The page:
MIR LGTBIQ+, more likely to suffer from depression in residence

The study finds that possible culprits include discrimination or harassment by attending physicians, peers and patients.

A study shows how MIR students that belong to all LGTBIQ+ collective (lesbians, gays, transgenders, transsexuals, bisexuals, intersexuals, queer and the rest of the identities and orientations included in the +, an indicator that the group is constantly growing) suffer a increased depressive symptomatology.

Linear data from the study show the disparity in depressive symptoms between heterosexual inmates and inmates who belong to the LGTBIQ+ collective. According to Tile Patelthe lead author of the study published in Medscape, “the proportion of people who identify themselves within the community seems to increase every year.” Patel also adds that “with this in mind, it is even more imperative that we highlight and address any observed disparities that disproportionately and negatively affect these groups.”

Those enrolled in the research responded to a health questionnaire quarterly during the years 2016, 2017 and 2018. In the survey, where depressive symptoms were evaluated, obtaining a higher score indicated increased depressive symptomatology. In this sense, “the group of heterosexual inmates reached a peak after six months of the program”, a period of time after which the scores began to decrease, which implied a certain recovery of these depressive symptoms.

However, regarding the scores of the LGTBIQ+ interns, “scores increased steadily after the six-month peak.” The data, as the study explains, prove how doctors and LGTBIQ+ students are more likely to experience mental health problems, usually caused by discrimination or microaggressions, although the study did not assess the reasons behind the increase in depressive symptoms. Therefore, the researchers call for more research on the “drivers of mental health disparities between this group and doctors.”


“The work environment is not so friendly with the doctors of the LGTBIQ+ collective”


According to Patel, “much research is still needed to determine the specific factors that cause sexual minorities to experience a large increase in depressive symptoms” during the MIR. In addition, the main author of the study clarifies that, according to the previous literature, “it seems that the work environment is not so friendly with the doctors of the LGTBIQ+ collective“.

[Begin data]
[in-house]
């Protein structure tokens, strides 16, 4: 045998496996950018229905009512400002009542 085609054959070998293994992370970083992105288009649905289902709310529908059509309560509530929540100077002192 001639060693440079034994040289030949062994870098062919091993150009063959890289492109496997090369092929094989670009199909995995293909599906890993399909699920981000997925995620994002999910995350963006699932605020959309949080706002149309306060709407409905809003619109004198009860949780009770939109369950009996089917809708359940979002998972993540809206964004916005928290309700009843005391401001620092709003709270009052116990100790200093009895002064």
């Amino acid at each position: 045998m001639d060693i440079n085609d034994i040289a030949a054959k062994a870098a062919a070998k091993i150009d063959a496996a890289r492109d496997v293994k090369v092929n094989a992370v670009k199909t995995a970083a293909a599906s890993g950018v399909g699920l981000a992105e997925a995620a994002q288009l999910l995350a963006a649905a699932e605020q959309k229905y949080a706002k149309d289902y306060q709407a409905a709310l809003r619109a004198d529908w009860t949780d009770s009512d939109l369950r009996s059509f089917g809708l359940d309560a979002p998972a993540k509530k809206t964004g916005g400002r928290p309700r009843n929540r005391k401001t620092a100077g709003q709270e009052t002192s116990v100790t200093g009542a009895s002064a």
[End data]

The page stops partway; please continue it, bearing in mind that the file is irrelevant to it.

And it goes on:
The study finds that possible culprits include discrimination or harassment by attending physicians, peers, and patients when the sexual orientation of a trainee, but it is important that future research determines the specific factors. In addition, the researchers posit that the result is often a higher rate of exhaustion, suicidal thoughts and attrition among students belonging to sexual minorities. After gathering more concrete information about the factors driving the disparity, more “actionable steps” can be taken to address them, Patel says.

An awareness for medical institutions

The same research recognizes one of its limitations and this is that the small proportion of learners who identified themselves led to combining gay, lesbian, bisexual and others into a single category, and for this reason the study does not include a separate, individualized category for transgender or gender non-conforming trainees.

Of the 8,261 inmates who signed up for the study, 84.9 percent were included in the analysis after disclosing their sexual orientations and completing at least one of the quarterly follow-up surveys. Only 7.1 percent of those individuals belonged to a sexual minority. Other characteristics observed in study participants included specialty (such as surgical or non-surgical), weekly working hours, and daily sleeping hours.

According to the study’s conclusions, this research is an important step forward for medical institutions in terms of awareness. By understanding the rates at which minority students, trainees, faculty, and staff have negative experiences related to their identities, the institution will be better equipped to address disparity. That is why, according to Patel, “it is important that institutions recognize the disproportionate way in which sexual minority learners experience depressive symptoms“, he concludes.

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